Favre Biographer: Don't Read My Book, 'He's a Bad Guy'

Remarks came after texts emerged showing ex-QB knew more on illegal welfare payments than claimed
By Jenn Gidman,  Newser Staff
Posted Sep 14, 2022 9:50 AM CDT
Favre Biographer: Don't Read My Book, 'He's a Bad Guy'
Former NFL quarterback Brett Favre speaks to the media in Jackson, Miss., on Oct. 17, 2018.   (AP Photo/Rogelio V. Solis, File)

"I love Mississippi and I would never knowingly do anything to take away from those that need it most." That was a May 2020 tweet from former Green Bay Packers quarterback Brett Favre. He was responding to accusations that he'd illegally received welfare funds from his home state's Temporary Assistance for Needy Families, or TANF, program. Newly released text messages published Tuesday by Mississippi Today seem to indicate the exact opposite: namely, that Favre worked with then-Mississippi Gov. Phil Bryant and nonprofit group founder Nancy New to secure welfare dollars to fund a new volleyball arena at the University of Southern Mississippi—Favre's alma mater. It's also where Favre's daughter played volleyball.

In addition to texts between Favre and Bryant about the stadium, Bryant messaged New—whose nonprofit was tasked with spending "flexible federal welfare dollars outside of public view," per Mississippi Today—asking her to help Favre. And then there are Favre's own texts to New, including one from Aug. 3, 2017, that reads: "If you were to pay me is there anyway the media can find out where it came from and how much?" New assured him he didn't have to worry. In 2020, Mississippi Today asked Favre directly over text if he'd ever had a conversation with Bryant about the volleyball project, to which Favre sent back a one-word response: "No."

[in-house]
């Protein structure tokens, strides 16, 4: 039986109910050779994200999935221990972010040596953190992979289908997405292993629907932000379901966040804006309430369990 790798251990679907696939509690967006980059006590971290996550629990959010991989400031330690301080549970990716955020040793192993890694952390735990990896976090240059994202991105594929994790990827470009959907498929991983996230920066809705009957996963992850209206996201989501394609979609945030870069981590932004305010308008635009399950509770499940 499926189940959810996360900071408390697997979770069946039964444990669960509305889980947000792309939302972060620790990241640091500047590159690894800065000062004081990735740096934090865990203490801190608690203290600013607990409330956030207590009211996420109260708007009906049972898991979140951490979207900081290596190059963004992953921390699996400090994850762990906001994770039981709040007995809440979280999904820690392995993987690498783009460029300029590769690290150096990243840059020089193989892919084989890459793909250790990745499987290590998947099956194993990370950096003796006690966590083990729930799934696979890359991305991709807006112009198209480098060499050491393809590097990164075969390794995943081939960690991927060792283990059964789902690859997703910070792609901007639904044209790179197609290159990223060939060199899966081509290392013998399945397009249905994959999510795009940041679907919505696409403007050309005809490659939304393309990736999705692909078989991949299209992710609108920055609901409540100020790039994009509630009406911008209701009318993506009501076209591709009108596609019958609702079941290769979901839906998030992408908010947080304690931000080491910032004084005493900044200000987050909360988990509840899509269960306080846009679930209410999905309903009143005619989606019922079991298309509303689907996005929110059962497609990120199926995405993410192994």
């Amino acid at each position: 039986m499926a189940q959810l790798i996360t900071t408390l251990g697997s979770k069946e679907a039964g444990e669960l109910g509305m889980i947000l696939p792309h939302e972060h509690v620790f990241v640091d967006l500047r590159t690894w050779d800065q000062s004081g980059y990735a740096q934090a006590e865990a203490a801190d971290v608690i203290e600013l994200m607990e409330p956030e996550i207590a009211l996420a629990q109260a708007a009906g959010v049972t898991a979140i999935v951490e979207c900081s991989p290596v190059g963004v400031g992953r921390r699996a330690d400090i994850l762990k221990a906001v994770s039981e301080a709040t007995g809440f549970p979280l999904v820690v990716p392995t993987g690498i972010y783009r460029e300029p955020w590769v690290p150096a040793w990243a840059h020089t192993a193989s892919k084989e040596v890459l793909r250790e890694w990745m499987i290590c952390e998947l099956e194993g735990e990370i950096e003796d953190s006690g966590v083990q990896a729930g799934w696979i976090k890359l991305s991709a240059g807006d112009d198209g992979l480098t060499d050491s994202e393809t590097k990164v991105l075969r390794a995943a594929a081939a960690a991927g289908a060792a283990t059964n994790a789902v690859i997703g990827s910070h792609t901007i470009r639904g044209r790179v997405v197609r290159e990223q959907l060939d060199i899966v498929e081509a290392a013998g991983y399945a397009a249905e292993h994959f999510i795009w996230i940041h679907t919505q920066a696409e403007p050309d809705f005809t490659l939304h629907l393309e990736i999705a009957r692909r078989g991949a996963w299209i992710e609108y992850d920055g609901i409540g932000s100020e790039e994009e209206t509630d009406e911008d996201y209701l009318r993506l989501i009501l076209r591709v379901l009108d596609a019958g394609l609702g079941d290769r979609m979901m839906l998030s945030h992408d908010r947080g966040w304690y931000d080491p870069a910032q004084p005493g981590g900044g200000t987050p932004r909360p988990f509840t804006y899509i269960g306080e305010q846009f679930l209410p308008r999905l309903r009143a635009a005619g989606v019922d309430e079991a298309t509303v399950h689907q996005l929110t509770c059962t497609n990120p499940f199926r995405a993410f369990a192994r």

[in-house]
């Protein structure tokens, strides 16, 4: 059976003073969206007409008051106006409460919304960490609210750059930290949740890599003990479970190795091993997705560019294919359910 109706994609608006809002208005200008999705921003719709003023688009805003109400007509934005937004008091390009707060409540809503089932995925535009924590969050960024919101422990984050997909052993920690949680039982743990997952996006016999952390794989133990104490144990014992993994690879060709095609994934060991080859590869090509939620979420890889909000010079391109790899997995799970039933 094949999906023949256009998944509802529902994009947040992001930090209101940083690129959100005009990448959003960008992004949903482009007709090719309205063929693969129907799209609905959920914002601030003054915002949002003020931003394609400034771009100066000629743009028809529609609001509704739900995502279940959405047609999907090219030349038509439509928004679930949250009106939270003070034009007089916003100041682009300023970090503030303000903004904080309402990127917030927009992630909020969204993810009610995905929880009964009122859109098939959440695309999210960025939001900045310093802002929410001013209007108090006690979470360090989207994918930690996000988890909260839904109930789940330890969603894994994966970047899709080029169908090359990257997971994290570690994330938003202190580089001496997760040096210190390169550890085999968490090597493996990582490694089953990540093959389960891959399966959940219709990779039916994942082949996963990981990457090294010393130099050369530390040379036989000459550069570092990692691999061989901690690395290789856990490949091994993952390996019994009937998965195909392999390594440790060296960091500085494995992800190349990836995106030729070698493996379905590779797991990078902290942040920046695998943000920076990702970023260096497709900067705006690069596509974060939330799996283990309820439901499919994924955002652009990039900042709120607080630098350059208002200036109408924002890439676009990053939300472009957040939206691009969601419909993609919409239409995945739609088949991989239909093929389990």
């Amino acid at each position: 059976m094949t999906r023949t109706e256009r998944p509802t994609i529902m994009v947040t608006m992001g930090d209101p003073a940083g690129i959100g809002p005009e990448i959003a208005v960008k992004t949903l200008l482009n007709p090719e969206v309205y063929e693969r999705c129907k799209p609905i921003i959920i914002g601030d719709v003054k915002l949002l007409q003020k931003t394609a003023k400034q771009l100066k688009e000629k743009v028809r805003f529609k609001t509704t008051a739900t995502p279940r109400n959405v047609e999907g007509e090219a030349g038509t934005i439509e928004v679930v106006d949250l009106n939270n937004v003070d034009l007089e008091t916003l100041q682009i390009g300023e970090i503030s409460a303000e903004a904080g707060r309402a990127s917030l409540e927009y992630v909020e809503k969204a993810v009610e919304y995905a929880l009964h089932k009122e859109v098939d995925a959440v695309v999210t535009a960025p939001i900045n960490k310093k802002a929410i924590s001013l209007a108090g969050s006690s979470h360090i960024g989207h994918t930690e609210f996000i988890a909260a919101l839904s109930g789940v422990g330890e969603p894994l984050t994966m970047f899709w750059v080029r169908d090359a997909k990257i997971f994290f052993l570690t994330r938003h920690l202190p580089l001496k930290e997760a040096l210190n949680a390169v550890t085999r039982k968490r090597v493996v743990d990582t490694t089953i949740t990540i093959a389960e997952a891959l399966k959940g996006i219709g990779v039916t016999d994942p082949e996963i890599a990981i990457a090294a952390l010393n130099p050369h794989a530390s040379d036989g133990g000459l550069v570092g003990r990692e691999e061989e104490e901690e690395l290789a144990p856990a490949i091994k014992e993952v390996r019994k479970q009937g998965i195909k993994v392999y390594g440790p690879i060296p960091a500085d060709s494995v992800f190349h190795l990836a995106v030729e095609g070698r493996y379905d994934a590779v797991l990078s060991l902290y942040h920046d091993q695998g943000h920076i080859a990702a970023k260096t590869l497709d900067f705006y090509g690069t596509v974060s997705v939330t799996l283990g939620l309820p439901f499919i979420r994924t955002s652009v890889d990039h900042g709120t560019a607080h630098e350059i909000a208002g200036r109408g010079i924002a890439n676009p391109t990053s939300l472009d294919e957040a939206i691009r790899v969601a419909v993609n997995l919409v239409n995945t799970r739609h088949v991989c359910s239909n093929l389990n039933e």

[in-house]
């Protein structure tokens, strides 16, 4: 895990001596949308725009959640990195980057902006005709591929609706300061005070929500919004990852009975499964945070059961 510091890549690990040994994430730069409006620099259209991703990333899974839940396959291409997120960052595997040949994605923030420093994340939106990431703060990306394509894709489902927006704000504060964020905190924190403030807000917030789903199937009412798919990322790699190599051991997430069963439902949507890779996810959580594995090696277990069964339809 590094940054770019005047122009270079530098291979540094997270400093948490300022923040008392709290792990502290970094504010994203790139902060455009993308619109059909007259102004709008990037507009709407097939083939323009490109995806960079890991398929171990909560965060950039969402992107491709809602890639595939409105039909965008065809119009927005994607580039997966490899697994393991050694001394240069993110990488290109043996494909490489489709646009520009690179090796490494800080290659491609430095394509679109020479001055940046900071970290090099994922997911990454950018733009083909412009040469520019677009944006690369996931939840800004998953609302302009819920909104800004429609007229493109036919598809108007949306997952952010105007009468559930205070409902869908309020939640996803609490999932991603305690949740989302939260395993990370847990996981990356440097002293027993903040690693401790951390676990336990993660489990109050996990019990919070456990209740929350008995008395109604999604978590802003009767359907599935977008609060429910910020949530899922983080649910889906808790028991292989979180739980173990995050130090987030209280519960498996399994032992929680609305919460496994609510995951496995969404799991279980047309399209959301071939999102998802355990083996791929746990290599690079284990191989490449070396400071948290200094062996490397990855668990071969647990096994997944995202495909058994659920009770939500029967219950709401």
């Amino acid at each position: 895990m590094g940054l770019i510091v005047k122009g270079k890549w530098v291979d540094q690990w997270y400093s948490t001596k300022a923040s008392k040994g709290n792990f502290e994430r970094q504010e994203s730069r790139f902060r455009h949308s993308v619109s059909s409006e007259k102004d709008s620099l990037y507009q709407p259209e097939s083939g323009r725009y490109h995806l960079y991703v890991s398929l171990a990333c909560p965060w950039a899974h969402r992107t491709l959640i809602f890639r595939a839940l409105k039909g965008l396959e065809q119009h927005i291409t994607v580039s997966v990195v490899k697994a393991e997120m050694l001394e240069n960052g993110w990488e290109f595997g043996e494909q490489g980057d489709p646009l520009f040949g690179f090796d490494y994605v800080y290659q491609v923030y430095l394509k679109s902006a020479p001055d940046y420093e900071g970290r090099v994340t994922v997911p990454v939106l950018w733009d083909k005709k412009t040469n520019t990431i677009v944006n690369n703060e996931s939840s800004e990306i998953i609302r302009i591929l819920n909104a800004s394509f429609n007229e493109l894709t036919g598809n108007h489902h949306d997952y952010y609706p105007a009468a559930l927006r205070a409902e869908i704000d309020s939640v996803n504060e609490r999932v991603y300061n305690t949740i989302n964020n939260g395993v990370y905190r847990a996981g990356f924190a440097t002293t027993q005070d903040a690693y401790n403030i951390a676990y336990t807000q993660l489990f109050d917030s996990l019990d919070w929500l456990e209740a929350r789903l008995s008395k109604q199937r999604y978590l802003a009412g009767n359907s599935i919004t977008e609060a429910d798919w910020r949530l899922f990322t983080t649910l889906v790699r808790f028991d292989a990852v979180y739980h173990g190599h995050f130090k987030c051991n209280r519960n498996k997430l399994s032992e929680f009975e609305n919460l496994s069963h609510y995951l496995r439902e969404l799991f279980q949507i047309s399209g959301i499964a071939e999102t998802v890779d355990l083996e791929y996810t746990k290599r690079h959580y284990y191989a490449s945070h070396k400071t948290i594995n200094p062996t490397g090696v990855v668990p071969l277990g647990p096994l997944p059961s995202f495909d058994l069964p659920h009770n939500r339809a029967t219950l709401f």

The texts came to light after they were entered Monday into the state's continuing civil complaint regarding the scandal. New pleaded guilty in April to state charges of misusing state funds. Neither Bryant nor Favre have been charged with a crime, and the civil case, in which the state is seeking to reclaim $24 million, doesn't actually mention the volleyball stadium. Favre is said to have paid back $1.1 million he was allotted out of the welfare fund to give speeches that he never made, but he still owes $228,000 in interest to the state, per CBS Sports.

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One person not thrilled to read the texts was Jeff Pearlman, who wrote a 2016 biography of the football star, per USA Today. In a Tuesday tweetstorm, Pearlman called Favre's actions "monstrous" and "grotesque" and implored fans not to buy his book or even take it out of the library. "I'd advise people not to read it," Pearlman wrote, showing a photo of a Favre jersey set on fire in a garbage can. "He's a bad guy. He doesn't deserve the icon treatment." Pearlman then said he hoped Favre would "shuffle off into the abyss, shamed by greed and selfishness." Favre's attorney maintains Favre was unaware of the source of the funds. (More Brett Favre stories.)

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